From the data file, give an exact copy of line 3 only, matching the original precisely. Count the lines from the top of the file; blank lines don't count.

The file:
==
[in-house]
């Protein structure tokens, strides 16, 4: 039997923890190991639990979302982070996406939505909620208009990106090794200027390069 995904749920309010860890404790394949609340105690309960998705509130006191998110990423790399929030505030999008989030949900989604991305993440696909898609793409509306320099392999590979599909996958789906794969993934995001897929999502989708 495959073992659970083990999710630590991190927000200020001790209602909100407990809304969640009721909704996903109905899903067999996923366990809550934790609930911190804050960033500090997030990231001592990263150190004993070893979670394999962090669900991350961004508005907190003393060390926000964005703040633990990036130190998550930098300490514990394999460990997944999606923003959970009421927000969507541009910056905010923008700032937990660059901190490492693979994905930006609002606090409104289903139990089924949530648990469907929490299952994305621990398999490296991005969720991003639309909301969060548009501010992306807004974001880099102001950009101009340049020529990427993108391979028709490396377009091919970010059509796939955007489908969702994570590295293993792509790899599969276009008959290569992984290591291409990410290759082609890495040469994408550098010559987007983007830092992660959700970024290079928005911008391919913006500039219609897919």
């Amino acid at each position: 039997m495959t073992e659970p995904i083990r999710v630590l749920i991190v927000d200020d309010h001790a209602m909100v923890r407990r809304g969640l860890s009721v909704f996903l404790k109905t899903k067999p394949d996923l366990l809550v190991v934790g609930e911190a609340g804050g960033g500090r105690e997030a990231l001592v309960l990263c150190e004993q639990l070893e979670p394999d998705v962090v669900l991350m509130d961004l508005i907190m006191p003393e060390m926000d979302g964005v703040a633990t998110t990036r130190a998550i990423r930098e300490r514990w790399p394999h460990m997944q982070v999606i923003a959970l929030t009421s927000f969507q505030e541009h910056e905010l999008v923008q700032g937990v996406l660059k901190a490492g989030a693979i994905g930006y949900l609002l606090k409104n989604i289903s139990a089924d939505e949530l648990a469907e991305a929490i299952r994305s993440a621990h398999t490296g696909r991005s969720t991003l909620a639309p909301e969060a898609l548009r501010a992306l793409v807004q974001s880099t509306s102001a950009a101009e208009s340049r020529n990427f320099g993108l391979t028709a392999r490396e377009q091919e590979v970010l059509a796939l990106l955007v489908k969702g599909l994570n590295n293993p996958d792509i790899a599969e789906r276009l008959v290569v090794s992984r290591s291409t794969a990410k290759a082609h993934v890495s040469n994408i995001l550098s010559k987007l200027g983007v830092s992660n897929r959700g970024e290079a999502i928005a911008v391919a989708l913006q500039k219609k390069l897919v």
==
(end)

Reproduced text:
């Amino acid at each position: 039997m495959t073992e659970p995904i083990r999710v630590l749920i991190v927000d200020d309010h001790a209602m909100v923890r407990r809304g969640l860890s009721v909704f996903l404790k109905t899903k067999p394949d996923l366990l809550v190991v934790g609930e911190a609340g804050g960033g500090r105690e997030a990231l001592v309960l990263c150190e004993q639990l070893e979670p394999d998705v962090v669900l991350m509130d961004l508005i907190m006191p003393e060390m926000d979302g964005v703040a633990t998110t990036r130190a998550i990423r930098e300490r514990w790399p394999h460990m997944q982070v999606i923003a959970l929030t009421s927000f969507q505030e541009h910056e905010l999008v923008q700032g937990v996406l660059k901190a490492g989030a693979i994905g930006y949900l609002l606090k409104n989604i289903s139990a089924d939505e949530l648990a469907e991305a929490i299952r994305s993440a621990h398999t490296g696909r991005s969720t991003l909620a639309p909301e969060a898609l548009r501010a992306l793409v807004q974001s880099t509306s102001a950009a101009e208009s340049r020529n990427f320099g993108l391979t028709a392999r490396e377009q091919e590979v970010l059509a796939l990106l955007v489908k969702g599909l994570n590295n293993p996958d792509i790899a599969e789906r276009l008959v290569v090794s992984r290591s291409t794969a990410k290759a082609h993934v890495s040469n994408i995001l550098s010559k987007l200027g983007v830092s992660n897929r959700g970024e290079a999502i928005a911008v391919a989708l913006q500039k219609k390069l897919v």